F# - Inheritance


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One of the most important concepts in object-oriented programming is that of inheritance. Inheritance allows us to define a class in terms of another class, which makes it easier to create and maintain an application. This also provides an opportunity to reuse the code functionality and fast implementation time.

When creating a class, instead of writing completely new data members and member functions, the programmer can designate that the new class should inherit the members of an existing class. This existing class is called the base class, and the new class is referred to as the derived class.

The idea of inheritance implements the IS-A relationship. For example, mammal IS A animal, dog IS-A mammal hence dog IS-A animal as well and so on.

Base Class and Sub Class

A subclass is derived from a base class, which is already defined. A subclass inherits the members of the base class, as well as has its own members.

A subclass is defined using the inherit keyword as shown below −

type MyDerived(...) =
   inherit MyBase(...)

In F#, a class can have at most one direct base class. If you do not specify a base class by using the inherit keyword, the class implicitly inherits from Object.

Please note −

  • The methods and members of the base class are available to users of the derived class like the direct members of the derived class.

  • Let bindings and constructor parameters are private to a class and, therefore, cannot be accessed from derived classes.

  • The keyword base refers to the base class instance. It is used like the self-identifier.

Example

type Person(name) =
   member x.Name = name
   member x.Greet() = printfn "Hi, I'm %s" x.Name

type Student(name, studentID : int) =
   inherit Person(name)
   let mutable _GPA = 0.0
   member x.StudentID = studentID
   member x.GPA
      with get() = _GPA
      and set value = _GPA <- value

type Teacher(name, expertise : string) =
   inherit Person(name)

   let mutable _salary = 0.0
   member x.Salary
      with get() = _salary
      and set value = _salary <- value
   member x.Expertise = expertise

//using the subclasses
let p = new Person("Mohan")
let st = new Student("Zara", 1234)
let tr = new Teacher("Mariam", "Java")

p.Greet()
st.Greet()
tr.Greet()

When you compile and execute the program, it yields the following output −

Hi, I'm Mohan
Hi, I'm Zara
Hi, I'm Mariam

Overriding Methods

You can override a default behavior of a base class method and implement it differently in the subclass or the derived class.

Methods in F# are not overridable by default.

To override methods in a derived class, you have to declare your method as overridable using the abstract and default keywords as follows −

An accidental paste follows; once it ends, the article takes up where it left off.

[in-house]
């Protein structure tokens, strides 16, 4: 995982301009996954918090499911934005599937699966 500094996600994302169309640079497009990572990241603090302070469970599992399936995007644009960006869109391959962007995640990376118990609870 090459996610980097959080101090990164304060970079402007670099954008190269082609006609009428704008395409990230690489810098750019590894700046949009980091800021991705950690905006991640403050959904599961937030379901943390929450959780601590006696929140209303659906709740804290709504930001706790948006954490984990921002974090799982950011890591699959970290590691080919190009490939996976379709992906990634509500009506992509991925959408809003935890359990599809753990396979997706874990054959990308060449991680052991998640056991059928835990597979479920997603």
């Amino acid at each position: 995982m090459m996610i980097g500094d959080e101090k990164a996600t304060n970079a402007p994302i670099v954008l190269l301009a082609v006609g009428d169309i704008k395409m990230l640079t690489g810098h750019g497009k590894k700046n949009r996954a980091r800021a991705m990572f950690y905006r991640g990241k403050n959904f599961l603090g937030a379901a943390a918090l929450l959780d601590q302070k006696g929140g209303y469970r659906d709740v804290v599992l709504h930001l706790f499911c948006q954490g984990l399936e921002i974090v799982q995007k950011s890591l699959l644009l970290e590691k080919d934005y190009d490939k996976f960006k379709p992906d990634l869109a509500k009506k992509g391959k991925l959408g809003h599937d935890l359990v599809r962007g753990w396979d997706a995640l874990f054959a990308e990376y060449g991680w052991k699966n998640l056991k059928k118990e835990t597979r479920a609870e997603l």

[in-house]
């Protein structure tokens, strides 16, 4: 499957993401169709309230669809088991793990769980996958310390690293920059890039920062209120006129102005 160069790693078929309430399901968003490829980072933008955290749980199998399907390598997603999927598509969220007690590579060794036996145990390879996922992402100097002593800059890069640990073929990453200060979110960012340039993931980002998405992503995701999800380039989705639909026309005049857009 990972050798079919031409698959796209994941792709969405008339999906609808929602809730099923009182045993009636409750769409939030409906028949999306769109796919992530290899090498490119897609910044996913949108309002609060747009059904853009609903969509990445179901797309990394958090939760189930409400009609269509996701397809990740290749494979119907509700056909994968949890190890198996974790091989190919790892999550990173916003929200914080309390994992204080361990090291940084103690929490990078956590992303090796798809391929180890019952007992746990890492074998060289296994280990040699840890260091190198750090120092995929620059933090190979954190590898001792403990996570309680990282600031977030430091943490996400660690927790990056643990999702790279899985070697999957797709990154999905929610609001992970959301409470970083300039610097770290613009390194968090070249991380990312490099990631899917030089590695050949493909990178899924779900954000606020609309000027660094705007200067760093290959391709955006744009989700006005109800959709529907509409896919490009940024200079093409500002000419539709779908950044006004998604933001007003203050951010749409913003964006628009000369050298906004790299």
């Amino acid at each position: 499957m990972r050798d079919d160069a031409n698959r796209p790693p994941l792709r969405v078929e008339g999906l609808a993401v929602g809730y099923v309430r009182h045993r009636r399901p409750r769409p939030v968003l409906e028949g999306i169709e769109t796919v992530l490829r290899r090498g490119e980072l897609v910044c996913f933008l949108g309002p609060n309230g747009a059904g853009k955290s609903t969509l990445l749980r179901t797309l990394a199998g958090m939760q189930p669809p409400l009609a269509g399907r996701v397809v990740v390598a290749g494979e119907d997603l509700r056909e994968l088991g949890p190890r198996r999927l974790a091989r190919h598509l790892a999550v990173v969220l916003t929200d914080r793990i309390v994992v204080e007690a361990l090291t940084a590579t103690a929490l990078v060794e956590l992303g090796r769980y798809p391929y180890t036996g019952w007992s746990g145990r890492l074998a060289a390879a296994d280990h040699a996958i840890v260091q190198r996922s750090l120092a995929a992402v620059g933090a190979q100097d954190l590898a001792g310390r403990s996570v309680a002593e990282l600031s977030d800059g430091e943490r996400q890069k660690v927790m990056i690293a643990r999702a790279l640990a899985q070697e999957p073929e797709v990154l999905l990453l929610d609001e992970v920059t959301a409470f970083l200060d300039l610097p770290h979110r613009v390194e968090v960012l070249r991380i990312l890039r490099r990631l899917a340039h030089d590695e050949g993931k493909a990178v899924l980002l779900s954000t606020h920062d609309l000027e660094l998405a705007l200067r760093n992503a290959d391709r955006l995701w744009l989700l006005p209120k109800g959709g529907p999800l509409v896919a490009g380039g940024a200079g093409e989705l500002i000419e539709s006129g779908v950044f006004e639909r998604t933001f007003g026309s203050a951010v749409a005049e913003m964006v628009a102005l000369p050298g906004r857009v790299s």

type Person(name) =
   member x.Name = name
   abstract Greet : unit -> unit
   default x.Greet() = printfn "Hi, I'm %s" x.Name

Now, the Greet method of the Person class can be overridden in derived classes. The following example demonstrates this −

Example

type Person(name) =
   member x.Name = name
   abstract Greet : unit -> unit
   default x.Greet() = printfn "Hi, I'm %s" x.Name

type Student(name, studentID : int) =
   inherit Person(name)

   let mutable _GPA = 0.0

   member x.StudentID = studentID
   member x.GPA
      with get() = _GPA
      and set value = _GPA <- value
   override x.Greet() = printfn "Student %s" x.Name

type Teacher(name, expertise : string) =
   inherit Person(name)
   let mutable _salary = 0.0
   member x.Salary
      with get() = _salary
      and set value = _salary <- value

   member x.Expertise = expertise
   override x.Greet() = printfn "Teacher %s." x.Name

//using the subclasses
let p = new Person("Mohan")
let st = new Student("Zara", 1234)
let tr = new Teacher("Mariam", "Java")

//default Greet
p.Greet()

//Overriden Greet
st.Greet()
tr.Greet()

When you compile and execute the program, it yields the following output −

Hi, I'm Mohan
Student Zara
Teacher Mariam.

Abstract Class

At times you need to provide an incomplete implementation of an object, which should not be implemented in reality. Later, some other programmer should create subclasses of the abstract class to a complete implementation.

For example, the Person class will not be needed in a School Management System. However, the Student or the Teacher class will be needed. In such cases, you can declare the Person class as an abstract class.

The AbstractClass attribute tells the compiler that the class has some abstract members.

You cannot create an instance of an abstract class because the class is not fully implemented.

The following example demonstrates this −

Example

[<AbstractClass>]
type Person(name) =
   member x.Name = name
   abstract Greet : unit -> unit

type Student(name, studentID : int) =
   inherit Person(name)
   let mutable _GPA = 0.0
   member x.StudentID = studentID
   member x.GPA
      with get() = _GPA
      and set value = _GPA <- value
   override x.Greet() = printfn "Student %s" x.Name

type Teacher(name, expertise : string) =
   inherit Person(name)
   let mutable _salary = 0.0
   member x.Salary
      with get() = _salary
      and set value = _salary <- value
   member x.Expertise = expertise
   override x.Greet() = printfn "Teacher %s." x.Name

let st = new Student("Zara", 1234)
let tr = new Teacher("Mariam", "Java")

//Overriden Greet
st.Greet()
tr.Greet()

When you compile and execute the program, it yields the following output −

Student Zara
Teacher Mariam.


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